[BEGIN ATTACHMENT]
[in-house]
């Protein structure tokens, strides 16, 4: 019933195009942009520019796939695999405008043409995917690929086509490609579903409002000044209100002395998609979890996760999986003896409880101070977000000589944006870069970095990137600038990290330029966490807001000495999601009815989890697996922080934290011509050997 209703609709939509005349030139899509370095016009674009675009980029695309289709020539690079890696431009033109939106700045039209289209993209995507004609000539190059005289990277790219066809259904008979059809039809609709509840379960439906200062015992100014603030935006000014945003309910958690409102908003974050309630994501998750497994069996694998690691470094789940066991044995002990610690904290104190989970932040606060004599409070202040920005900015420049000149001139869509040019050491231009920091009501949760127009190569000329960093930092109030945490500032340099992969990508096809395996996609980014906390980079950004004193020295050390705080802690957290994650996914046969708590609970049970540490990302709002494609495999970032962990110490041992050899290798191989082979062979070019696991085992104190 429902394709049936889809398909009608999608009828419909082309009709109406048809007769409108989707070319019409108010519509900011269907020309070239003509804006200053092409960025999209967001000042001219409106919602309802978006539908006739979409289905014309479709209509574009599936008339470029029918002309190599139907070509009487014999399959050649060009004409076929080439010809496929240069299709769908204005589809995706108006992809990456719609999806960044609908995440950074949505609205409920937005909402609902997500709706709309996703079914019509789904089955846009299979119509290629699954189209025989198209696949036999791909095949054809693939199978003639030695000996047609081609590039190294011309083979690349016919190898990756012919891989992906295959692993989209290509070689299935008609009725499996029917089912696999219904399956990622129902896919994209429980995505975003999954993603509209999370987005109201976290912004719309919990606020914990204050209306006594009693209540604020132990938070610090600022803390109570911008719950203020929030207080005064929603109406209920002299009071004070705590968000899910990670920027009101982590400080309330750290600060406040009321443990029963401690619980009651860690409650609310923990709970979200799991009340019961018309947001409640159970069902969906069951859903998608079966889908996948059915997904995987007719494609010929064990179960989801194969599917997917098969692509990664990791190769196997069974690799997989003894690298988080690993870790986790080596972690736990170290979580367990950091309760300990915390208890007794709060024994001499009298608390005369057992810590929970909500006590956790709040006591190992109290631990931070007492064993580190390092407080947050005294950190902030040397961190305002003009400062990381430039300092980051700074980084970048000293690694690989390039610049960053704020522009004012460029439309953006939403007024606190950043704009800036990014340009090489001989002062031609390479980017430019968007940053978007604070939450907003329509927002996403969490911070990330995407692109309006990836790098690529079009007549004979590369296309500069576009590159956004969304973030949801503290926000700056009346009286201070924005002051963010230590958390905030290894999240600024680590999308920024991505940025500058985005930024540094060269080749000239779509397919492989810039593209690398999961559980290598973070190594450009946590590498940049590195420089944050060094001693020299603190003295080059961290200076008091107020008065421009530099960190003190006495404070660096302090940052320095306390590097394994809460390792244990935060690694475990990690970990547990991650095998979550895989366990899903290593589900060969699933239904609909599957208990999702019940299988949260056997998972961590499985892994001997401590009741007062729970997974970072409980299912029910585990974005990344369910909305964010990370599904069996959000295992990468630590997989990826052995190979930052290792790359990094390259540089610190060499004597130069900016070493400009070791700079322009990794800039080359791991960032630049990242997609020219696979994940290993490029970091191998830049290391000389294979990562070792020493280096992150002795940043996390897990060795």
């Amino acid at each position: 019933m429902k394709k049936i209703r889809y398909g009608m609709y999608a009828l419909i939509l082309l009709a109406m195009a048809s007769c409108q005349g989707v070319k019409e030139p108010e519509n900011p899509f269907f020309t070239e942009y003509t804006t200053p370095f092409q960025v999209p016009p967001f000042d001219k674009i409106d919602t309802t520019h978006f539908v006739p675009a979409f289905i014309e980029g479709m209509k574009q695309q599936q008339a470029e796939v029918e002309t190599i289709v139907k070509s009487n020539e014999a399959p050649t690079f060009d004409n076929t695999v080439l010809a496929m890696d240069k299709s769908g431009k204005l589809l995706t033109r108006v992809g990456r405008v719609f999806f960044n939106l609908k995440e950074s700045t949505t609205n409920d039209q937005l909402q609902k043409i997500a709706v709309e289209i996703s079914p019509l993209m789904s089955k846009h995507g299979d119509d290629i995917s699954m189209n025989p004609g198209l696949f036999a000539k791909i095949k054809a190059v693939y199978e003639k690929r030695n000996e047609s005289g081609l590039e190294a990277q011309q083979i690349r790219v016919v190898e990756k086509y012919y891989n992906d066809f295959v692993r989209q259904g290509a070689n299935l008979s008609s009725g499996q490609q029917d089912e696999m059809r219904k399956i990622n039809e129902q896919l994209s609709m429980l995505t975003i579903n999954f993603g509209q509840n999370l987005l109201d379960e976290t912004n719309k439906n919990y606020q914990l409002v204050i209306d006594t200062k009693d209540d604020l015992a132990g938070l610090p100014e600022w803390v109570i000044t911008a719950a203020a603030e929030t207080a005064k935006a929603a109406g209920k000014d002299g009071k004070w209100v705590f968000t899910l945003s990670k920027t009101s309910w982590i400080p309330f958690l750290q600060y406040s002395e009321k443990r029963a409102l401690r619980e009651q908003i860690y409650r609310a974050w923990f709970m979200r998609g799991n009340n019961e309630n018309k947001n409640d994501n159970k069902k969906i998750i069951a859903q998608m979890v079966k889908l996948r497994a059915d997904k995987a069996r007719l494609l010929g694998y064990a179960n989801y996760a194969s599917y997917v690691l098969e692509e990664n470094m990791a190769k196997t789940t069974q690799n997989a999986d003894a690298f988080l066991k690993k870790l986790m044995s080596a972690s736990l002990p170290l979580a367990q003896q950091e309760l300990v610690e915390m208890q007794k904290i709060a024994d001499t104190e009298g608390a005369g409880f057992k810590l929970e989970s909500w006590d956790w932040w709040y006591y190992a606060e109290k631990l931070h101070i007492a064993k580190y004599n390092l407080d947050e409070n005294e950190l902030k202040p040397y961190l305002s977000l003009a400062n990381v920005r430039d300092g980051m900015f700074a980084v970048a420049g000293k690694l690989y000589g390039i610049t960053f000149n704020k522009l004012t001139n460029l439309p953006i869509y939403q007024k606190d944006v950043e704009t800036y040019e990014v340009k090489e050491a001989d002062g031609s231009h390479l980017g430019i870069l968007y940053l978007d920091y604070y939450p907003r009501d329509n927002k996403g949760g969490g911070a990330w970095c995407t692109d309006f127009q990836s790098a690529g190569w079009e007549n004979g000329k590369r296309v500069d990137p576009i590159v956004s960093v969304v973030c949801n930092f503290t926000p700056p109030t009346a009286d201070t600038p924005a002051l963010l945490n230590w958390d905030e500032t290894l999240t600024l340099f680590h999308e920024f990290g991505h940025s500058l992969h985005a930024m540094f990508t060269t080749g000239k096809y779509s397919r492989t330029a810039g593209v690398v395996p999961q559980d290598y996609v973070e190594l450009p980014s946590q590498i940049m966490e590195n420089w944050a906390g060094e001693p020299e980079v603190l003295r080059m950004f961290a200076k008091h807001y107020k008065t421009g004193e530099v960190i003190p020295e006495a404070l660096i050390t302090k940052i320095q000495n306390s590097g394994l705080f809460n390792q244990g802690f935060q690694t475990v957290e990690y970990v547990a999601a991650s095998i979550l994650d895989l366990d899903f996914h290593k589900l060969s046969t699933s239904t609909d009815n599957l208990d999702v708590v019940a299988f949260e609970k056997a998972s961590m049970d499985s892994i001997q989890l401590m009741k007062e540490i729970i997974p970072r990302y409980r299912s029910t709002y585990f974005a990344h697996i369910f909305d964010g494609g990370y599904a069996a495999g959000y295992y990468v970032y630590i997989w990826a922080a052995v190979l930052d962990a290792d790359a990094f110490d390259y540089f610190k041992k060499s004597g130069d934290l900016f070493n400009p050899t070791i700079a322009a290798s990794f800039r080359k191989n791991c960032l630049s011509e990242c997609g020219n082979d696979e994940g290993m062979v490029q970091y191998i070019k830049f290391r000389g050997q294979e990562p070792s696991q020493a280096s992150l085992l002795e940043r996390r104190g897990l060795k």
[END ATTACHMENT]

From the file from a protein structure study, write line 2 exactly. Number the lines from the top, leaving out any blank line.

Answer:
């Protein structure tokens, strides 16, 4: 019933195009942009520019796939695999405008043409995917690929086509490609579903409002000044209100002395998609979890996760999986003896409880101070977000000589944006870069970095990137600038990290330029966490807001000495999601009815989890697996922080934290011509050997 209703609709939509005349030139899509370095016009674009675009980029695309289709020539690079890696431009033109939106700045039209289209993209995507004609000539190059005289990277790219066809259904008979059809039809609709509840379960439906200062015992100014603030935006000014945003309910958690409102908003974050309630994501998750497994069996694998690691470094789940066991044995002990610690904290104190989970932040606060004599409070202040920005900015420049000149001139869509040019050491231009920091009501949760127009190569000329960093930092109030945490500032340099992969990508096809395996996609980014906390980079950004004193020295050390705080802690957290994650996914046969708590609970049970540490990302709002494609495999970032962990110490041992050899290798191989082979062979070019696991085992104190 429902394709049936889809398909009608999608009828419909082309009709109406048809007769409108989707070319019409108010519509900011269907020309070239003509804006200053092409960025999209967001000042001219409106919602309802978006539908006739979409289905014309479709209509574009599936008339470029029918002309190599139907070509009487014999399959050649060009004409076929080439010809496929240069299709769908204005589809995706108006992809990456719609999806960044609908995440950074949505609205409920937005909402609902997500709706709309996703079914019509789904089955846009299979119509290629699954189209025989198209696949036999791909095949054809693939199978003639030695000996047609081609590039190294011309083979690349016919190898990756012919891989992906295959692993989209290509070689299935008609009725499996029917089912696999219904399956990622129902896919994209429980995505975003999954993603509209999370987005109201976290912004719309919990606020914990204050209306006594009693209540604020132990938070610090600022803390109570911008719950203020929030207080005064929603109406209920002299009071004070705590968000899910990670920027009101982590400080309330750290600060406040009321443990029963401690619980009651860690409650609310923990709970979200799991009340019961018309947001409640159970069902969906069951859903998608079966889908996948059915997904995987007719494609010929064990179960989801194969599917997917098969692509990664990791190769196997069974690799997989003894690298988080690993870790986790080596972690736990170290979580367990950091309760300990915390208890007794709060024994001499009298608390005369057992810590929970909500006590956790709040006591190992109290631990931070007492064993580190390092407080947050005294950190902030040397961190305002003009400062990381430039300092980051700074980084970048000293690694690989390039610049960053704020522009004012460029439309953006939403007024606190950043704009800036990014340009090489001989002062031609390479980017430019968007940053978007604070939450907003329509927002996403969490911070990330995407692109309006990836790098690529079009007549004979590369296309500069576009590159956004969304973030949801503290926000700056009346009286201070924005002051963010230590958390905030290894999240600024680590999308920024991505940025500058985005930024540094060269080749000239779509397919492989810039593209690398999961559980290598973070190594450009946590590498940049590195420089944050060094001693020299603190003295080059961290200076008091107020008065421009530099960190003190006495404070660096302090940052320095306390590097394994809460390792244990935060690694475990990690970990547990991650095998979550895989366990899903290593589900060969699933239904609909599957208990999702019940299988949260056997998972961590499985892994001997401590009741007062729970997974970072409980299912029910585990974005990344369910909305964010990370599904069996959000295992990468630590997989990826052995190979930052290792790359990094390259540089610190060499004597130069900016070493400009070791700079322009990794800039080359791991960032630049990242997609020219696979994940290993490029970091191998830049290391000389294979990562070792020493280096992150002795940043996390897990060795």